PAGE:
I remember saying to Angelle, “I don’t want to make this about me at all, but I regret not creating a space where you could have felt like you could be your authentic self.” I knew I had tried to be inclusive. I raised four sons, or so I thought, so when my children would talk about someday having a girlfriend, I would always say, “or a boyfriend, or whoever you decide to be with.” I wanted them all to know that I would love them whether they were gay or straight. Angelle told me it was just that she had not come to terms with accepting herself as trans, so she couldn’t imagine anyone else accepting her either. And although there’s truth to that, I now know I could have done so much more to create a space where Angelle would have been welcome to come out as a trans girl as opposed to a gay boy. My unintentionally oppressive ways of being created limits to what Angelle could openly and honestly express to me.

Read about Authentic Selves: Celebrating Trans and Nonbinary+ People and Their Families, which includes this essay.

New Skinner House Books Highlights Joy and Community Among Trans and Nonbinary Families

© Skinner House Books

Watching Angelle’s relationships continue to flourish is life-giving: her longtime partner Grace, who lives up to her name; her three brothers, Tyrell, Isa, and Sammy, who keep her close, loved and protected; her cousin Dechaunte who is her best friend and who she has always looked up to; and her entire friend and family network. They have all been her biggest supporters and her sustenance through her liberation journey.

I had already committed my life to being a social justice educator due to my own and my family’s lived experiences around racism, sexism, misogyny, classism, ableism, and ageism. I was born in the Philippines and at eight years old my family immigrated to the United States as diplomats. I began to experience oppression almost immediately, particularly racism, classism, and sexism, in spaces and from people I didn’t expect it from, like in church and from various religious leaders, close family, and friends.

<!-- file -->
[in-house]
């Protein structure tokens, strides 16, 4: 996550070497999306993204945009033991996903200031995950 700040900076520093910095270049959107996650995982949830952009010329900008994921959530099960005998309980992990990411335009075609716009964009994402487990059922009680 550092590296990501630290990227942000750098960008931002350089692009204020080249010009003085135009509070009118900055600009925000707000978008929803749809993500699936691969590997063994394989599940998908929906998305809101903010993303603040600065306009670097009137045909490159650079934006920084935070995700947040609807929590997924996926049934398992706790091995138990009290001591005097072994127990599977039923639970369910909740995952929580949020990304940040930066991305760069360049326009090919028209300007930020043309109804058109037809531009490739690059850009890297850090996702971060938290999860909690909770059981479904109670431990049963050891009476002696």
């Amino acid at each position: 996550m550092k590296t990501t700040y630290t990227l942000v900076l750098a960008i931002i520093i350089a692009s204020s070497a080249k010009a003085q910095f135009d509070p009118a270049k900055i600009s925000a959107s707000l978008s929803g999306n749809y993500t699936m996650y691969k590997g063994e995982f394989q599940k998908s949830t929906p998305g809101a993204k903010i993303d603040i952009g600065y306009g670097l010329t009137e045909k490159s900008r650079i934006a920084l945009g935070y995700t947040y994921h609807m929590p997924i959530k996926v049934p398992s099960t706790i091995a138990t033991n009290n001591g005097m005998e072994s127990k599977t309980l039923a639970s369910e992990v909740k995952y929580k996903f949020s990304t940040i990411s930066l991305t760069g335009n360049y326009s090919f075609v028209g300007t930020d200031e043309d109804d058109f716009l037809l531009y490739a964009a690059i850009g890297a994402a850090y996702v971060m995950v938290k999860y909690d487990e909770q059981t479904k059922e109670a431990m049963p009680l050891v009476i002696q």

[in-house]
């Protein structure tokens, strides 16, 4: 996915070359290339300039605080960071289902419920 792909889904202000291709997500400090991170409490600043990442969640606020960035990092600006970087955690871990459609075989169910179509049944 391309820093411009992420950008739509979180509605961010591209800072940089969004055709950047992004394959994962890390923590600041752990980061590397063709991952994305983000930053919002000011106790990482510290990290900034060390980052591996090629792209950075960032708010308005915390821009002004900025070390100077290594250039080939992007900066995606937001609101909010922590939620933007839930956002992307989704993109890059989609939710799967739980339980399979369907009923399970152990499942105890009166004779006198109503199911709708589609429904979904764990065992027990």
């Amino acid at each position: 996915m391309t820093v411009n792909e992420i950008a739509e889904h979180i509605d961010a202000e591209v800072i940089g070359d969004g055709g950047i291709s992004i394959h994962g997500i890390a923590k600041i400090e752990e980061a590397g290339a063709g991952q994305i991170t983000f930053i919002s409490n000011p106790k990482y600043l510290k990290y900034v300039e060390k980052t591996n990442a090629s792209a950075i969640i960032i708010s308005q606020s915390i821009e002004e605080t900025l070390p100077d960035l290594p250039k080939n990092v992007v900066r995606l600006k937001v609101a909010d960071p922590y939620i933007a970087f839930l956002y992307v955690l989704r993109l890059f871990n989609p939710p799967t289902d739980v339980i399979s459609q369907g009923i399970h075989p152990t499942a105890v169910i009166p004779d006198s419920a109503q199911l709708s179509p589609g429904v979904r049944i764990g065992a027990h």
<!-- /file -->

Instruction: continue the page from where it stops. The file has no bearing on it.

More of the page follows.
My children identify as multiracial as I identify as Asian and Hispanic and their fathers identify as Black. Sadly, I have been a witness to their experiences of trauma and oppression from a very young age. And although trans oppression is quite pervasive in our current climate, I look to Angelle as one of my supersheroes. Her coming out has fueled my commitment to educate myself around trans oppression and to help create inclusive communities where we can all thrive. I can honestly say that my children have been my biggest source of inspiration for my work, especially Angelle. She has taught me more than she will ever know about choosing oneself!

I began using both she and they pronouns several years ago for my own reasons as I continued to explore and be open to my own learning and expansion around social justice. I was teaching and advising on a college campus at the time, and I began to see all the different and expansive ways that my close circle of friends and my myriad students and colleagues engaged thinking outside the gender binary and gender norms and embraced gender fluidity and ways to be gender nonconforming.

To say I admire Angelle is an understatement; I have immense love, gratitude, respect, and admiration for her courageous soul that exudes her truth; her generous heart that she can now truly wear on her sleeve; her bright spirit that fills the world with much needed light; her unburdened laughter that transforms everyone around her; her brilliance that she gets to fully explore and express; and her unapologetic transness that liberates minds and hearts everywhere. I am so proud of my trans daughter, and I am ecstatic for the world to see and experience what the embodiment of revolutionary love looks like.

Excerpted with permission from Authentic Selves: Celebrating Trans and Nonbinary People and Their Families interviewed by Peggy Gillespie (Skinner House, 2023).